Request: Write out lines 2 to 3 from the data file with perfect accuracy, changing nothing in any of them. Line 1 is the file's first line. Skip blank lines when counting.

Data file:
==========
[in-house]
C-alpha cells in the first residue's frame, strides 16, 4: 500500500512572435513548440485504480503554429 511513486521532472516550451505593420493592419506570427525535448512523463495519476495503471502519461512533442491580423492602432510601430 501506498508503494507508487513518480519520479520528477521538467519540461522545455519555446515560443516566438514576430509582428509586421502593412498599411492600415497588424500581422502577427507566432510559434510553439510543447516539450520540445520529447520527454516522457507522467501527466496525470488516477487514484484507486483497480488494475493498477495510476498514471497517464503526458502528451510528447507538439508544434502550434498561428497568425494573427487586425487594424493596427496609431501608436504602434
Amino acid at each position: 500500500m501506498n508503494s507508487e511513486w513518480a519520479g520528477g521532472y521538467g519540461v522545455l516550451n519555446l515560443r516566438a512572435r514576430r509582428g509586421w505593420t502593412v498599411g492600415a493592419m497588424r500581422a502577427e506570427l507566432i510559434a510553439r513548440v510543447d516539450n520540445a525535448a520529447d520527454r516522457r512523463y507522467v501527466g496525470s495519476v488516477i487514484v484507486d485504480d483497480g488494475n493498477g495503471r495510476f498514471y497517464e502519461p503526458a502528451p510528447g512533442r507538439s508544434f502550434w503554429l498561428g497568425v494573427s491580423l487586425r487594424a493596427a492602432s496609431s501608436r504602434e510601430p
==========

C-alpha cells in the first residue's frame, strides 16, 4: 500500500512572435513548440485504480503554429 511513486521532472516550451505593420493592419506570427525535448512523463495519476495503471502519461512533442491580423492602432510601430 501506498508503494507508487513518480519520479520528477521538467519540461522545455519555446515560443516566438514576430509582428509586421502593412498599411492600415497588424500581422502577427507566432510559434510553439510543447516539450520540445520529447520527454516522457507522467501527466496525470488516477487514484484507486483497480488494475493498477495510476498514471497517464503526458502528451510528447507538439508544434502550434498561428497568425494573427487586425487594424493596427496609431501608436504602434
Amino acid at each position: 500500500m501506498n508503494s507508487e511513486w513518480a519520479g520528477g521532472y521538467g519540461v522545455l516550451n519555446l515560443r516566438a512572435r514576430r509582428g509586421w505593420t502593412v498599411g492600415a493592419m497588424r500581422a502577427e506570427l507566432i510559434a510553439r513548440v510543447d516539450n520540445a525535448a520529447d520527454r516522457r512523463y507522467v501527466g496525470s495519476v488516477i487514484v484507486d485504480d483497480g488494475n493498477g495503471r495510476f498514471y497517464e502519461p503526458a502528451p510528447g512533442r507538439s508544434f502550434w503554429l498561428g497568425v494573427s491580423l487586425r487594424a493596427a492602432s496609431s501608436r504602434e510601430p